We’re giving away an unopened boxset of
The Barna Frames series
A 9 book series on critical issues facing churches today.
Authors include Carol Howard Merritt, Bob Goff, Nicole Baker Fulgham, Jon Tyson, MORE
|A Review of
By M. Daniel Carroll R.
Reviewed by Laretta Benjamin.
[ EDITOR’S NOTE: Although this book is about three years old now, we didn’t give it a proper review when it came out, and with the coming No Longer Strangers conference on the Church and immigration that we will be hosting, we wanted to take this opportunity to review it…]
Qué el Señor nos illumine y otorgue entendimiento. May the Lord illumine us and grant us understanding is the prayer the author prays in the opening pages of his writing. I would be so bold as to add “and all the people said, Amen”. Oh that we as God’s people truly had those renewed minds and hearts Scripture speaks of, then we might actually begin to see things as God sees them and not as they are colored by our nationalities, our cultures and our personal agendas. Christians at the Border is an incredible encouragement to God’s people to be a reflection of the wisdom of God and the humility, grace and mercy demonstrated in Christ in the midst of all the immigration rhetoric.
A Brief Review of
Working with Aging Families:
Therapeutic Solutions for Caregivers, Spouses and Adult Children.
Hardback: W.W. Norton ,2010.
Buy now: [ Amazon ]
Reviewed by Jennifer Price.
As our population includes many more people over the age of 65, we are forced to address the question of how do we take care of aging people? Our little nuclear families are not always equipped to take care of aging parents and more often other support is needed, physically, mentally and spiritually. Our families often include step-children and step-parents in a mobile culture which add to the complexity of caring for our families. This book provides resources for counselors and therapists in navigating the golden years in the outpatient realm.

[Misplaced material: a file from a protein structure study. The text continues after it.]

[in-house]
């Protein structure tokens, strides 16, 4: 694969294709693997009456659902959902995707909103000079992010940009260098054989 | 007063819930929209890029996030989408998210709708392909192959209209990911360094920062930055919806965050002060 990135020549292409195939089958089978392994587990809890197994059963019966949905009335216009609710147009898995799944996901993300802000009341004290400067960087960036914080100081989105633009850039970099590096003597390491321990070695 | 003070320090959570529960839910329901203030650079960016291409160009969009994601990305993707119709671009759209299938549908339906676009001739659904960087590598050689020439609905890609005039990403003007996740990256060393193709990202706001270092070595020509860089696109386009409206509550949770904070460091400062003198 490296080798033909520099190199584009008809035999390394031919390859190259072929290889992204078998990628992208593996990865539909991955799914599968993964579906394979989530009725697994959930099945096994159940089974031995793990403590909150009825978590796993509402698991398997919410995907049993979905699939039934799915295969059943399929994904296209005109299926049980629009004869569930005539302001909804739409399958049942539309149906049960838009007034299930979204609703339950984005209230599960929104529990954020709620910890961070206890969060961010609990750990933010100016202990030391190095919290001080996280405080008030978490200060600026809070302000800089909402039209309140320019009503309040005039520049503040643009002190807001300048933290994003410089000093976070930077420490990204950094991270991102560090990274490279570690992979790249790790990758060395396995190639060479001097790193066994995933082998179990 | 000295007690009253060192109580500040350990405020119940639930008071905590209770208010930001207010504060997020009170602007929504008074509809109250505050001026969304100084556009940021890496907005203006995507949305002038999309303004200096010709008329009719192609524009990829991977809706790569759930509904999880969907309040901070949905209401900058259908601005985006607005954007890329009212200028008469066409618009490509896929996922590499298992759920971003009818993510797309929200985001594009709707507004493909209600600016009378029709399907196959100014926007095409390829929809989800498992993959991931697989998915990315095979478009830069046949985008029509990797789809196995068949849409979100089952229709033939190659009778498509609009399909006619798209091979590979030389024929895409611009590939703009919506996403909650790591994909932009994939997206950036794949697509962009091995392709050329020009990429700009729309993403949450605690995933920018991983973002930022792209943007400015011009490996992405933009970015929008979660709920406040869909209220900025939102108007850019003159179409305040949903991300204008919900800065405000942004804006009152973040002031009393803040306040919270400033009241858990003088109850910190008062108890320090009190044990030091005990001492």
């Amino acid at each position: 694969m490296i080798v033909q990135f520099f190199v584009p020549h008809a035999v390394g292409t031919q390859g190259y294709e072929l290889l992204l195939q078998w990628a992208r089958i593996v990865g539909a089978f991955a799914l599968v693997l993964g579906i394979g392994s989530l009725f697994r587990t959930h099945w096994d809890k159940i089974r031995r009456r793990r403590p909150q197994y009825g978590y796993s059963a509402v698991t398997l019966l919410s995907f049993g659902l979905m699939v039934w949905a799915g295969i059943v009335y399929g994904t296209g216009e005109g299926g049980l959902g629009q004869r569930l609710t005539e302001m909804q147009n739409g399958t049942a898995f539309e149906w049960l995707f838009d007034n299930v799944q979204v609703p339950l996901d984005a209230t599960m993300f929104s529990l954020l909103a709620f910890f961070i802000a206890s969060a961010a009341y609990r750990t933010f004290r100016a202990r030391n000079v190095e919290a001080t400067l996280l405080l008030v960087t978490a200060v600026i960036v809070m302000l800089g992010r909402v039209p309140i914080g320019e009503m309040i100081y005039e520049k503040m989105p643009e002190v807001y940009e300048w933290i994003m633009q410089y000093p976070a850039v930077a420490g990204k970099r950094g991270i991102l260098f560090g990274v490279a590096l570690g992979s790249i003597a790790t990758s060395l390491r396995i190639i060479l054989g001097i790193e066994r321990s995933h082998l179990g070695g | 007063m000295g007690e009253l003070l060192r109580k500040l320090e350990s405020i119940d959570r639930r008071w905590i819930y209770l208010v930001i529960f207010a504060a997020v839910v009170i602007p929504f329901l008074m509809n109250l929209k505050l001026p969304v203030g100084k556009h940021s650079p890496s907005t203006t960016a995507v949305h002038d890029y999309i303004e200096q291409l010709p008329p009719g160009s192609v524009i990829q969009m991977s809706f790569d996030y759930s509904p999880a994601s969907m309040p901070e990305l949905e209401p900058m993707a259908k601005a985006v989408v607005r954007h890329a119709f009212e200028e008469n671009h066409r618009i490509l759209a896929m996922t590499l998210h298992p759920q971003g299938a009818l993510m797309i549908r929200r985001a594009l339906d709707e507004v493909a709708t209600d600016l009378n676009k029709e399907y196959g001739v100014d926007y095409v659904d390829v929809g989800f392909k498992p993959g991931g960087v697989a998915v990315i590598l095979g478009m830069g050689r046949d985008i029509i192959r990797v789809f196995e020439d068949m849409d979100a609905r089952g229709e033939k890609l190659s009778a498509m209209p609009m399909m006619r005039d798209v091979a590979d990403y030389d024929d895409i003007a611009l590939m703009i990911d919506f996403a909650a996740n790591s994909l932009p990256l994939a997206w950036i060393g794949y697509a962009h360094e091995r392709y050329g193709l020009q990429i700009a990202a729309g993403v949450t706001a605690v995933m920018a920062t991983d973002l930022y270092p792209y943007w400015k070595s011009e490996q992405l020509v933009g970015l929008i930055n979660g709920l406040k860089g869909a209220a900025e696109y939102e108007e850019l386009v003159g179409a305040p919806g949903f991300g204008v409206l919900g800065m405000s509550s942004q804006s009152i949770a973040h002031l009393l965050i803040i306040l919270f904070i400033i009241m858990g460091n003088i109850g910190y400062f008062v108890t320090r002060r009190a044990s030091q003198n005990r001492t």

In order to get a grasp on this challenge, one must start with understanding the family dynamics and the transitions that older people make. This book offers help in the aging process in the earlier years of aging, as well as the later years. It offers examples of families who sought out therapy, with challenges such as, how to communicate with a family member or spouse who has MCI (mild cognitive impairment) or lessons in communication in marriage counseling for the later years. Piercy suggests, that addressing these challenges sometimes involves psycho-educational seminars at a senior community center for those reluctant to see a therapist. She offers several vivid examples of therapy sessions that demonstrate how people learn to cope, problem solve, and give resources. Her research is thorough; in coordinating the care of the elderly person’s families she provices resources for various contexts, both urban and rural. This can ease the stress placed on families in such situations. Many times the children of elderly parents like to reciprocate the care they once received, but with health issues it can still be taxing to the caregivers. Piercy explores complex family situations such as elderly parents who have a developmentally disabled adult child for whom they provide care. Another complexity, which is happening more often, is grandparents who are taking care of grandkids whose parent is absent.
Through reading this book these problems are addressed with lots of counseling interventions and resourceful examples for families that are described in a practical manner. WORKING WITH AGING FAMILIES is a good resource for church families as we seek to care for both our birth parents as well as our older brothers and sisters in Christ.